A tough fiscal concept to teach children about is the idea of philanthropy. Giving money away, as most people know, doesn’t have to mean funding an auditorium at the local university. Kids need to be told that money can be used to accomplish something other than buying goods or entertainment for oneself.
“Children need to see the importance of giving and the responsibility of being part of a larger world,” Paller says.
For younger children, the act of charity might be difficult to understand. To help children grasp the idea, Paller suggests that parents find tangible ways to give and point this out to the child. For example, a parent and child can fill up a frequent-buyer card at a local sandwich shop, then give a homeless person the card that is good for a free sandwich.
In her book, Godfrey spells out other ways to help kids make the connection in doing greater good with money. They include the offers to match a donation to a cause a child chooses if he can explain why the cause is important.
Caring about the world and caring about money are lessons parents have the power to teach their children. While personal finances cause most adults much stress, educating their own kids at a young age will help these children grow up to be less anxious and more financially secure adults.
“Financial literacy is economic self-defense,” Godfrey says. “Those who learn the most will be the safest.”
Independent Means – Joline Godfrey offers information on her summer programs and helps parents and kids stay financially fit with a newsletter of monthly tips.
Jump$tart Coalition for Personal Financial Literacy – The California Jump$tart Coalition, part of a national organization based in >Washington>, >D.C.>, is committed to helping solve the problem of financial irresponsibility through education. The coalition works with schools, in classes from kindergarten to 12th grade, to help students understand the value of money. In California, Jump$tart is teaching personal finance to teachers, lobbying policy-makers to include more financial education in school curriculum, and has created a Web page that links finance issues to California math standards>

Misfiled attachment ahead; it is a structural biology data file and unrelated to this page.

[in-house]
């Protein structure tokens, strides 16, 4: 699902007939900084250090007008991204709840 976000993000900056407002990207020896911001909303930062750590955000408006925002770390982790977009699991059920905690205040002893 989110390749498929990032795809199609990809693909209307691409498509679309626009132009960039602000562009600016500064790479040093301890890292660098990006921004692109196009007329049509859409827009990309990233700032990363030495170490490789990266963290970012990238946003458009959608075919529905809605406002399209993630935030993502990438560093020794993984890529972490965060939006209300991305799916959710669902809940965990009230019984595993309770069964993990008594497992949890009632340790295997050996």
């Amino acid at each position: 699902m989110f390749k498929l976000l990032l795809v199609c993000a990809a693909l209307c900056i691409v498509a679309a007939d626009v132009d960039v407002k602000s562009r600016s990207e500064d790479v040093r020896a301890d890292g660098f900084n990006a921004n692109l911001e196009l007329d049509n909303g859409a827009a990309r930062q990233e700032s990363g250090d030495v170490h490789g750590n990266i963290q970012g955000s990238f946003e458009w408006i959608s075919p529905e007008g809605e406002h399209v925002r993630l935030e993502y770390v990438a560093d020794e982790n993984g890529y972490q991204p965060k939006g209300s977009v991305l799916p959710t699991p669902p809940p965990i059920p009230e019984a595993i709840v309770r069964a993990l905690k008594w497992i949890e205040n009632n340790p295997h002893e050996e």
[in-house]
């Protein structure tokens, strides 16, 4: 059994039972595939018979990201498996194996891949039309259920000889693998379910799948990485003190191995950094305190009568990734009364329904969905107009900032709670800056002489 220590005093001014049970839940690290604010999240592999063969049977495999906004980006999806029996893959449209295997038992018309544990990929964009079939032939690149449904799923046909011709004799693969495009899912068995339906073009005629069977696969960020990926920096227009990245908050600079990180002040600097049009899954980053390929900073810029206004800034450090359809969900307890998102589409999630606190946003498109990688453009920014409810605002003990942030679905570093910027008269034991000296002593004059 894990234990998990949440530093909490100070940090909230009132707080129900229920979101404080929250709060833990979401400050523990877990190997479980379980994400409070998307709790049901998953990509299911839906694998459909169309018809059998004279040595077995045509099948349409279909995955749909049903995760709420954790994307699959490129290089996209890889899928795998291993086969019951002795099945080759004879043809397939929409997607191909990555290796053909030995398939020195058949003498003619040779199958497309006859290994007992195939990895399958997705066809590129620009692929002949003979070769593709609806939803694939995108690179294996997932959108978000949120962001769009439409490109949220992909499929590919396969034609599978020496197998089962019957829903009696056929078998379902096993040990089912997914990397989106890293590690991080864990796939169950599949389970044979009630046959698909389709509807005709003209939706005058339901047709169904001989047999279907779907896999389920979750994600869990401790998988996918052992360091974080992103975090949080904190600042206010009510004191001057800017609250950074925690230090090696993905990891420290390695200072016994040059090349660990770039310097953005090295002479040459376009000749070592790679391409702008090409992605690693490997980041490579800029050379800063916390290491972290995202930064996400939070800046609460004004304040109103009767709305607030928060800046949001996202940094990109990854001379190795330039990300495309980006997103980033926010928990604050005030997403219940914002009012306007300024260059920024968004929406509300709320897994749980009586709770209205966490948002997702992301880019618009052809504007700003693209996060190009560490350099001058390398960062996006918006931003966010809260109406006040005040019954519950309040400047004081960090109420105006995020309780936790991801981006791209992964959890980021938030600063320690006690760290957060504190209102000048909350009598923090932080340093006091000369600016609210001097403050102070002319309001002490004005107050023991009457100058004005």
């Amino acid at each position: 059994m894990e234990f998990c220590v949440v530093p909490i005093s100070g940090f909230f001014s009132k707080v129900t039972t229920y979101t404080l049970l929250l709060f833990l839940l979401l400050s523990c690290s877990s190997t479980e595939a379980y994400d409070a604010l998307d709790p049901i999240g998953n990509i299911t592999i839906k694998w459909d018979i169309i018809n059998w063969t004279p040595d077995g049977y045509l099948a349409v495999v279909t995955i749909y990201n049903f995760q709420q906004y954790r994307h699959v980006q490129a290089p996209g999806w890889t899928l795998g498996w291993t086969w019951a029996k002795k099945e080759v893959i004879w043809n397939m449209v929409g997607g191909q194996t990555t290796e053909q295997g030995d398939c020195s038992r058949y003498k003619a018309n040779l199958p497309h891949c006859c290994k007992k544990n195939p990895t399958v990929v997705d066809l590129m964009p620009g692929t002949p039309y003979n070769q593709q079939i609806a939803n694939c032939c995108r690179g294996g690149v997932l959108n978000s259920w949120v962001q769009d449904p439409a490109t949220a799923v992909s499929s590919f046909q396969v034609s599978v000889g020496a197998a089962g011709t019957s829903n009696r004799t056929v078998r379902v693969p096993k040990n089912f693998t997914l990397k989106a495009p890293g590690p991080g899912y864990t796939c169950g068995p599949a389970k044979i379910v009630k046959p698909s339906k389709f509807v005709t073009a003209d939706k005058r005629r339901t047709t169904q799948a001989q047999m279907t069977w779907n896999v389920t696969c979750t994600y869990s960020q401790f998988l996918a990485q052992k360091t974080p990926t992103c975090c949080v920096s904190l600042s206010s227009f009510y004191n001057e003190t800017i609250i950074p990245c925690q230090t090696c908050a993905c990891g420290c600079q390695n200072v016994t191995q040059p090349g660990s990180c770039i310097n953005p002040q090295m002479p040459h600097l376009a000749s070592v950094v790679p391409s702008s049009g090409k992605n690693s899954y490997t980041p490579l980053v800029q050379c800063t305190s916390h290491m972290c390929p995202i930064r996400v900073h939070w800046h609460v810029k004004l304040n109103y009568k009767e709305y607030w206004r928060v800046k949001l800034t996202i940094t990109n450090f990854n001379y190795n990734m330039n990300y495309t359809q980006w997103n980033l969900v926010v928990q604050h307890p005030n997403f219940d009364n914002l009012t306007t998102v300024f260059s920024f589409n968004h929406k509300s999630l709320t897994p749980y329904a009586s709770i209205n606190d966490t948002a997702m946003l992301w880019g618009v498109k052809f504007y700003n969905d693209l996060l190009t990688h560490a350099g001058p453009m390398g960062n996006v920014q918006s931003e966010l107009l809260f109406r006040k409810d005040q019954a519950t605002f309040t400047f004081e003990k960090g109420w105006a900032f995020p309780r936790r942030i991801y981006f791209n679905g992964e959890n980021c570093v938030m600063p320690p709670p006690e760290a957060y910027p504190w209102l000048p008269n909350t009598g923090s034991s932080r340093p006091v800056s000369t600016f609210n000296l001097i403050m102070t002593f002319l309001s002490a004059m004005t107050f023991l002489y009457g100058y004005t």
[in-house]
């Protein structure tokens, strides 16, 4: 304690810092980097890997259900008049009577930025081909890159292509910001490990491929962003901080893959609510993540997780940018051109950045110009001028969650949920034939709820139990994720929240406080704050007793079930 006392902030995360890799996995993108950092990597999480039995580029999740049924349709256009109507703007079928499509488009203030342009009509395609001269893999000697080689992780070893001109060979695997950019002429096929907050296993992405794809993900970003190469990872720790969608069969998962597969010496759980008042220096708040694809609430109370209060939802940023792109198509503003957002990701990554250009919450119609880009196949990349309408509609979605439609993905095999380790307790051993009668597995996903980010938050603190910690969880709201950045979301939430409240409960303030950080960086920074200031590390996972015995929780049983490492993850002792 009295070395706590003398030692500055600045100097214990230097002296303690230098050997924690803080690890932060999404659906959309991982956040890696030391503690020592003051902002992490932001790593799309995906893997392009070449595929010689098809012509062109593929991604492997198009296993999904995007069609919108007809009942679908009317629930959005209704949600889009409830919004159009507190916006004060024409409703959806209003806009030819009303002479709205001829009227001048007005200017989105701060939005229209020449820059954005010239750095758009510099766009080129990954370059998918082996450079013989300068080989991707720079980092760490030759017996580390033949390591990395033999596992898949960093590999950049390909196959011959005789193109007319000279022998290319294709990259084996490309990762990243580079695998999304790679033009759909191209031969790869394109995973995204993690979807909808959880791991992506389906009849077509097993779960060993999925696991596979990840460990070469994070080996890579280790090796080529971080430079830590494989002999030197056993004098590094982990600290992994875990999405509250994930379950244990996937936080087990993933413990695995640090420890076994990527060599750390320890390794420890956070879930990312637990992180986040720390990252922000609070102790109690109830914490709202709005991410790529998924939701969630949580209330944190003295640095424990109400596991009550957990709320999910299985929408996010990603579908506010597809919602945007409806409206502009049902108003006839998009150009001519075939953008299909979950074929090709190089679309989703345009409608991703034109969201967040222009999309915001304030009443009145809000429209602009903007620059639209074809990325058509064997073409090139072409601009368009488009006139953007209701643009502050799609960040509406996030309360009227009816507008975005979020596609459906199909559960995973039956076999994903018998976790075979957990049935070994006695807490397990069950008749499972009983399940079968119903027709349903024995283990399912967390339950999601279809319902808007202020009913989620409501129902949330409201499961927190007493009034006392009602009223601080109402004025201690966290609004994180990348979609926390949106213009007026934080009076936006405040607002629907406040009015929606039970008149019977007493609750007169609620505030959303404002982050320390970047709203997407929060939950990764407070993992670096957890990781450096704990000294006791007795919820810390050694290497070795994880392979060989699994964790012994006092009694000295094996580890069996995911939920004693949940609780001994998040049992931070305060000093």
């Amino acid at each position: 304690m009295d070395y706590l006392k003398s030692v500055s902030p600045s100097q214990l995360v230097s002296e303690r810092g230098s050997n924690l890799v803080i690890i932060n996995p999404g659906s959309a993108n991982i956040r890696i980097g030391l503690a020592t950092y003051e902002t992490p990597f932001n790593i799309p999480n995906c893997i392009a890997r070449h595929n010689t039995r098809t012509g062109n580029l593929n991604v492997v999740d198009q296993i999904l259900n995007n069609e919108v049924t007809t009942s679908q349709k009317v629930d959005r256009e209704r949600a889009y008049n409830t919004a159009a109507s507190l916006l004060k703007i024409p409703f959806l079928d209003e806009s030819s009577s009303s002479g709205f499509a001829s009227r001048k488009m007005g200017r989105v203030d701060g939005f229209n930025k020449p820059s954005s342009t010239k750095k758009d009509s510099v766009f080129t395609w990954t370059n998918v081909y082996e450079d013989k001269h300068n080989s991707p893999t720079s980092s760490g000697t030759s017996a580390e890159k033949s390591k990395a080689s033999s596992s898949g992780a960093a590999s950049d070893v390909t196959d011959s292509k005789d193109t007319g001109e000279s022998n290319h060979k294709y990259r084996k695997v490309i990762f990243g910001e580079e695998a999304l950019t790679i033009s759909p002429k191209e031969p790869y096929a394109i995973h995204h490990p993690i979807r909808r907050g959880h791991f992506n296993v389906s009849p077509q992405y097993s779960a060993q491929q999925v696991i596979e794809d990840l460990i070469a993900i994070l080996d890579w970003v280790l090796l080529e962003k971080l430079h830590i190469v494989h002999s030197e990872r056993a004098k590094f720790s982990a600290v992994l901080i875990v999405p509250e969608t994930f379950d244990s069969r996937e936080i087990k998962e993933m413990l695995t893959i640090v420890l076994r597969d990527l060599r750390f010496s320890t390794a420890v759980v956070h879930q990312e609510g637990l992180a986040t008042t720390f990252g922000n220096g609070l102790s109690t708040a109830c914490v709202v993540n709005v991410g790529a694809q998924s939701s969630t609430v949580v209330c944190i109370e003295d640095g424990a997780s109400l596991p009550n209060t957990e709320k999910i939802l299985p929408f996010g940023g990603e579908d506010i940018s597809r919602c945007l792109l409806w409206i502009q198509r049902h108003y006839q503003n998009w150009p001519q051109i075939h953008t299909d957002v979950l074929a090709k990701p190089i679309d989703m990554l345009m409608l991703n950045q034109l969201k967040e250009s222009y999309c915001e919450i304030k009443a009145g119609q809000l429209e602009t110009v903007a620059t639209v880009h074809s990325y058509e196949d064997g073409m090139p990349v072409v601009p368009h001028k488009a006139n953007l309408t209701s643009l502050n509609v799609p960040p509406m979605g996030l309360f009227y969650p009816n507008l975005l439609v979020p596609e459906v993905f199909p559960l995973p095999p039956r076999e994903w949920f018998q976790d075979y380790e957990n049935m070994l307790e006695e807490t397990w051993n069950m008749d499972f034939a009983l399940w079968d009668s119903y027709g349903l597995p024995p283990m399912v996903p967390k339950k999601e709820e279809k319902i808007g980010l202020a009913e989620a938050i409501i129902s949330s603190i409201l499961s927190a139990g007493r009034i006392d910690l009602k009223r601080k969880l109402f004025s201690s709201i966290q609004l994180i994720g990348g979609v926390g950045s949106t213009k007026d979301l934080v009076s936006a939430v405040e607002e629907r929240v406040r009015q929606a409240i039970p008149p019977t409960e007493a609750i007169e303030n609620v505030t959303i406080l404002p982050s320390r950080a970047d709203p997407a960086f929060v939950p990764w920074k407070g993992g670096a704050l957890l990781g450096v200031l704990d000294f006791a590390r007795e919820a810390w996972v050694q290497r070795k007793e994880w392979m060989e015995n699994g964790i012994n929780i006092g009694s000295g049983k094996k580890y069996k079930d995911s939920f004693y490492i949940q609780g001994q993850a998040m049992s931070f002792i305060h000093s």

The Everything Kids’ Money Book: From Saving to Spending to Investing – Learn All About Money! (Everything Kids Series), >by Diane Mayr (Adams Media Corporation, 2002). Kids 9 to 12 will actually enjoy learning about the basics of money with this light-touch volume.
The Totally Awesome Money Book for Kids (And Their Parents),> by Adriane G. Berg and Arthur Berg Bochner (Newmarket Press, 1993). This award-winning book is geared to the 10 to 18-year old crowd as it teaches the fundamentals of saving, investing, and working, among other essentials about money.
Raising Financially Fit Kids,> by Joline Godfrey (Ten Speed Press, 2003) – A parent’s guide to raising financially sophisticated children, from the founder and CEO of the leading provider of financial programs for kids and parents.
Web Sites and Products
FleetKids – Many local banks offer coloring books and information to help kids understand what it is to set up a savings or checking account. But this site from FleetBoston has nifty games and other interactive tools related to money education.
Moonjar – This money-allocation tool for children hails from Seattle. Kids are taught the Moonjar fundamentals of spending, saving and sharing by collecting funds in a colorful money-box that can be ordered online. The site also has information and resources on how to teach kids about money.
Prosperity4Kids – Agoura Hills mom and entrepreneur Lori Mackey has created several products around her Money Mama Piggy Bank™, which helps kids learn how to allocate their money.